A Cocktail for Hemingway's Birthday: The Daiquiri

Today, July 21st, we honor the birthday of Ernest Hemingway, a man that did more for cocktail culture, simply by drinking, than almost any career barman can claim for a lifetime in his trade. But what will we drink? The choice of Hemingway cocktails is wide, of course: Death in the Afternoon, Death in the Gulf Stream (he's a dangerous man to drink with), Green Isaac's Special, the long list of standards that appear in his books. But probably the most characteristic classic out of the vast Hemingway drinking-lore is the simple Daiquiri.

Unfortunately, it may be only the Hemingway association that rescues the Daiquiri from its more recently acquired baggage. Adulterated with strawberry or mango or God-knows-what, laced with lurid artificial colors, churned out of machines to the point that “Daiquiri” now is synonymous with “adult Slurpee” in the minds of most, few cocktails have deserved better as much as this one does. And, it has to be said, it doesn't exactly sound like a manly thing to order in most places. But if your mates start to giggle, stroke your beard, knock back one, two, three, up to 16 (!) of them like the hero himself, and take to the seas in an open boat to face your own Death in the Gulf Stream. That'll shut 'em up.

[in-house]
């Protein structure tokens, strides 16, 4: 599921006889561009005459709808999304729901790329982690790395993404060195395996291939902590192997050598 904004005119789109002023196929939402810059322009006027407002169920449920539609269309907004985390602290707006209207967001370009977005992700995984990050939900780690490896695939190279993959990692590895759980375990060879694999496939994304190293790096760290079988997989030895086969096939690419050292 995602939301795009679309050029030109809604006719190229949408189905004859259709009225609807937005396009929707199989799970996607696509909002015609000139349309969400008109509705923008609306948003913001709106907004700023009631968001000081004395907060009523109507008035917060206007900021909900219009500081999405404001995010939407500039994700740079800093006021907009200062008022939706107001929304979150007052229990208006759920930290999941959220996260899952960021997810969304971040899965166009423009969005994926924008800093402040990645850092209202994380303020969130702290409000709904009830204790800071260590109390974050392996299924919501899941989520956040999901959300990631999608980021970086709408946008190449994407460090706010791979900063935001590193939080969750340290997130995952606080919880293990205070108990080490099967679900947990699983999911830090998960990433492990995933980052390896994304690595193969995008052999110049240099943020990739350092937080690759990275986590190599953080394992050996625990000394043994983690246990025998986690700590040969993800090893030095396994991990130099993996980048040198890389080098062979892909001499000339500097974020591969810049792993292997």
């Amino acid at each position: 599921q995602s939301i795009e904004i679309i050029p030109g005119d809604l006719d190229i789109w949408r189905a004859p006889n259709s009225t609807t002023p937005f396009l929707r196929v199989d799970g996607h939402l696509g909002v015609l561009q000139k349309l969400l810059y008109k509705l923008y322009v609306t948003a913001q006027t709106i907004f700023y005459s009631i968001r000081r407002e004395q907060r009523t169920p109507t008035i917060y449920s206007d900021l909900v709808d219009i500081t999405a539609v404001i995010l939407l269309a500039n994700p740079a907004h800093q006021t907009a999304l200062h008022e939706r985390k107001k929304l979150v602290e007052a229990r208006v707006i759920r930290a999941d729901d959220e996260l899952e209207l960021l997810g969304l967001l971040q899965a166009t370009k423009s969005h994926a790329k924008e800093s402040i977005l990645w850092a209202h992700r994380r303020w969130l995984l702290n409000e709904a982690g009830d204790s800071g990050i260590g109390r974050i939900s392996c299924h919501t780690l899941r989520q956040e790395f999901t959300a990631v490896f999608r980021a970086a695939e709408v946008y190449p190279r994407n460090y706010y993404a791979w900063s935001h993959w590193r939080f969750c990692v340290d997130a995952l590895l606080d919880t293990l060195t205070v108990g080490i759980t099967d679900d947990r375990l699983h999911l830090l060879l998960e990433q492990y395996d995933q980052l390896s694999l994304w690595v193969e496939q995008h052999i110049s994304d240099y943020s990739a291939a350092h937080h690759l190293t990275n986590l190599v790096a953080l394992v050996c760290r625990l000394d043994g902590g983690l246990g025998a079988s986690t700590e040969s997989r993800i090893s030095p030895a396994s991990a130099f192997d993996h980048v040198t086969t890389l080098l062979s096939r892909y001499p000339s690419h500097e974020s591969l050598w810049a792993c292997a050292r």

Now, Hemingway's drink was not THIS drink, exactly (bracingly, and fittingly, his omitted the sugar entirely, relying on Maraschino for sweetness). And indeed, La Floridita in Havana, where the man did most of his Daiquiri-imbibing, kept experimenting with the basic recipe during those years anyway, so who knows? This one is also not a blender drink, although it could be, for something a little more like the frozen rum Slurpee decried above, but still respectable.

  • 2 oz. white rum (Flor de CaƱa “Extra Seco” in my case)
  • .75 oz. lime juice
  • .5 oz. grapefruit juice
  • 1 tsp Maraschino liqueur (Luxardo, naturally)
  • 1 tsp sugar

Combine all ingredients in shaker with ice. Take a chilled coupe glass, cocktail glass, or even a wine glass and, optionally, add shaved or crushed ice; more for a wine glass, less for a coupe. Shake and strain into the glass, garnish with a lime wheel or grapefruit twist. Variations include Key lime juice, if you can find fresh ones (this drink really highlights the lime juice, so don't dare use anything from a bottle), or simple syrup instead of granulated sugar.

Enjoy the drink and whatever adventure it brings. Survive. Come back with a novel.

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